Indonesian wins inaugural art award

PUBLISHED : Friday, 15 May, 2009, 12:00am
UPDATED : Friday, 15 May, 2009, 12:00am

An Indonesian artist beat 17 other emerging talents and scooped the first SCMP/Art Futures award at ART HK 09 with a spiritual yet playful installation that invited spectators' participation.

The focus of Ay Tjoe Christine's winning work, Panorama without Distance, was a pair of ancient typewriters, one large and one small, attached to speakers and loaded with aluminium foil.

The audience was invited to kneel on a wooden platform and type on the machines, whose alphabetical keys had been replaced with numbers from 0 to 9. The characters typed on the foil did not correspond to the keys and were distorted, except the letters G, O and D.

After typing, participants were invited to search the resulting script for the word 'god', which might or might not appear amid the jumble. The tapping of the keys was amplified by the speakers to provide sound effects.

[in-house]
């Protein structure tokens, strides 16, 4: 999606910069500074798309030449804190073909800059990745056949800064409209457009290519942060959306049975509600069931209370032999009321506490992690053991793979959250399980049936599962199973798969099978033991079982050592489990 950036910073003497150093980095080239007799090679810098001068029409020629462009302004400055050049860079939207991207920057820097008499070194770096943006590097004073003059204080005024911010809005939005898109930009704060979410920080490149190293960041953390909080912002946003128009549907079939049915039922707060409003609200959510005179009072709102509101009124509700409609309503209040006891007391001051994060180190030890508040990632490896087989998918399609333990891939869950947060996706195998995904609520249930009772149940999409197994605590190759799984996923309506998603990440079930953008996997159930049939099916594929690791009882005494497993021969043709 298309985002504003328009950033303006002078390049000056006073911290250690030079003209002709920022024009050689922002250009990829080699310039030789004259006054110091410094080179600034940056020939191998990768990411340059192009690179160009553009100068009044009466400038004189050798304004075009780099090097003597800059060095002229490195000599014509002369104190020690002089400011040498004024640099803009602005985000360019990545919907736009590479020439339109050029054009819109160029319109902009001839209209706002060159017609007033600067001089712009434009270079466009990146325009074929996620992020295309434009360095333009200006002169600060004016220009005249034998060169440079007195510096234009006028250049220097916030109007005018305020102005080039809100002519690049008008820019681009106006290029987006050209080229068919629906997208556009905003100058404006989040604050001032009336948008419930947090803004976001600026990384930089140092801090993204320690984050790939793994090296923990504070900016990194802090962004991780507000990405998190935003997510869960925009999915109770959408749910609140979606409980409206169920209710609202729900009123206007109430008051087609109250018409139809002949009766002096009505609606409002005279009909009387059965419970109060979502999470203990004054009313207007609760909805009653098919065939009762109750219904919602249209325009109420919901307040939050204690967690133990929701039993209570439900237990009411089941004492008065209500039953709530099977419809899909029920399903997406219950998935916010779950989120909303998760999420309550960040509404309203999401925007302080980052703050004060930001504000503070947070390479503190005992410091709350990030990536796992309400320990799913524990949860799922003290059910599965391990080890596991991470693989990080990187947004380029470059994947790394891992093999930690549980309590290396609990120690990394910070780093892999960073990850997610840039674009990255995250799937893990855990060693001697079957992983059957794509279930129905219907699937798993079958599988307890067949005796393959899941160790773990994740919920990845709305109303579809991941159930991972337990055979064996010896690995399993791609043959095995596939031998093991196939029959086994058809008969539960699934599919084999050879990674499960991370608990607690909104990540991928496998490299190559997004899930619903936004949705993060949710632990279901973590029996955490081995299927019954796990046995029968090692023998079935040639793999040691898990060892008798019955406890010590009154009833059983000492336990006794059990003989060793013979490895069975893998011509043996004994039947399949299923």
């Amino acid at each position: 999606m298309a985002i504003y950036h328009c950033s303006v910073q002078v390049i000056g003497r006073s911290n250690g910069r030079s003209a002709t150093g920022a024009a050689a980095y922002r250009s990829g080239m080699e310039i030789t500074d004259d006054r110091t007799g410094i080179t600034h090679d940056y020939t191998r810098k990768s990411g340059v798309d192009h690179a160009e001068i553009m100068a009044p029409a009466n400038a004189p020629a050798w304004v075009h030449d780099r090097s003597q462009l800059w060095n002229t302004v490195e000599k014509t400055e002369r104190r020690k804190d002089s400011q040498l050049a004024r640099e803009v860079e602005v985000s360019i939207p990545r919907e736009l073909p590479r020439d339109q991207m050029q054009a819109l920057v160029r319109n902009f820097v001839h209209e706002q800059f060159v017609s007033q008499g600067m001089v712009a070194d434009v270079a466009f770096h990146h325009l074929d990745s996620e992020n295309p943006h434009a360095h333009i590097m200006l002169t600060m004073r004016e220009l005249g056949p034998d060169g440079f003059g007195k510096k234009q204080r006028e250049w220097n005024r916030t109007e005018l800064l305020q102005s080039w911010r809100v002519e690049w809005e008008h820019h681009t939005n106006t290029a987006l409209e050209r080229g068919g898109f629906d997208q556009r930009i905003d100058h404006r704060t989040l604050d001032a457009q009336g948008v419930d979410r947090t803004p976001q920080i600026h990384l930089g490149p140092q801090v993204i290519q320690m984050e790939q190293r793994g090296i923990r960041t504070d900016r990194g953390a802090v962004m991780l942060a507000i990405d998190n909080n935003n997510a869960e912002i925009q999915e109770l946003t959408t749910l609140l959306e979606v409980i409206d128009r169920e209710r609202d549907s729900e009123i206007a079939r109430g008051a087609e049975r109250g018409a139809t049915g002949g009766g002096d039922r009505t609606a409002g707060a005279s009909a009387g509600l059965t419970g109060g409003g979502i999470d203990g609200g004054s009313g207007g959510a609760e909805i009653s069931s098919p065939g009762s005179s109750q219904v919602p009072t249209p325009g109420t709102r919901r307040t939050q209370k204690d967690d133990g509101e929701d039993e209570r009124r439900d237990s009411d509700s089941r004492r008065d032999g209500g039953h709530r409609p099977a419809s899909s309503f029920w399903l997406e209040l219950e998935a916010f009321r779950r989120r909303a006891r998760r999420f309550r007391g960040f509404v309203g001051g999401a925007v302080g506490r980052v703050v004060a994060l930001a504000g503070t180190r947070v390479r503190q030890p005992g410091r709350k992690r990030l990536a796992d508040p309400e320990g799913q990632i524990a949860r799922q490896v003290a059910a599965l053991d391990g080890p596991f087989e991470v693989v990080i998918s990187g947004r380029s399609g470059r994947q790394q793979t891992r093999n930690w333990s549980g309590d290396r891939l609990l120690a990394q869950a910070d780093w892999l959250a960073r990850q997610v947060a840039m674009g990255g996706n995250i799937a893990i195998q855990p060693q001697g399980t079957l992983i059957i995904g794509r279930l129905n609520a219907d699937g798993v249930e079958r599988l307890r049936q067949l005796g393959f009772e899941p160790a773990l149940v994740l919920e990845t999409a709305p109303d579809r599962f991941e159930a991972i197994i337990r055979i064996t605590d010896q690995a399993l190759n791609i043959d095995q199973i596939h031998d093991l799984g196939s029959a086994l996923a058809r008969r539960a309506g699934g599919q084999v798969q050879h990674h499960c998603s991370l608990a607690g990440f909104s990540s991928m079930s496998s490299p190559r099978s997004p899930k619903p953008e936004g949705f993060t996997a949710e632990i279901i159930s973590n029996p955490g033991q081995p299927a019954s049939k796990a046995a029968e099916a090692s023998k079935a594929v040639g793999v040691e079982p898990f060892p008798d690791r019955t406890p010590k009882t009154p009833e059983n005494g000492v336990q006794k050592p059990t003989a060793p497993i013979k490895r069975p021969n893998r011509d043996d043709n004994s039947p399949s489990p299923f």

The judges' attention was caught by people queuing up to use the typewriters. 'The panel chose the work because it's a piece that's experimental and tries to explore a new dimension in contemporary art,' said SCMP/Art Futures judging panel chairman Charles Merewether, who is also the chairman of the art fair's advisory panel.

'It's exploratory, and this work is participatory. Watching people come here to type on the typewriter and this level of engagement in terms of the audience in producing the work is something we all value.'

Another member of the panel, Post arts editor Kevin Kwong, said he liked the work because it aroused curiosity. 'I've seen a steady stream of visitors interacting with it, trying to figure out what it all means. I like art that makes people curious,' Kwong said.

The 18 candidates for the award, sponsored by the Post, came from 11 galleries established for less than five years that were selected to participate in the inaugural SCMP/Art Futures section. The winning artist was given a cash prize of US$2,500 and an invitation to create a front cover for Post Magazine.

Deddy Irianto, owner of the Indonesia-based Langgeng Gallery that represented Ay Tjoe Christine, said he was surprised by the award and appreciated the exposure given to Indonesian artists. 'The greatest difficulty for us is that we have many interesting artists but they don't have a chance. At events like this they have a chance to appear at a more important art scene.'

ART HK 09 runs at the Convention and Exhibition Centre until Sunday.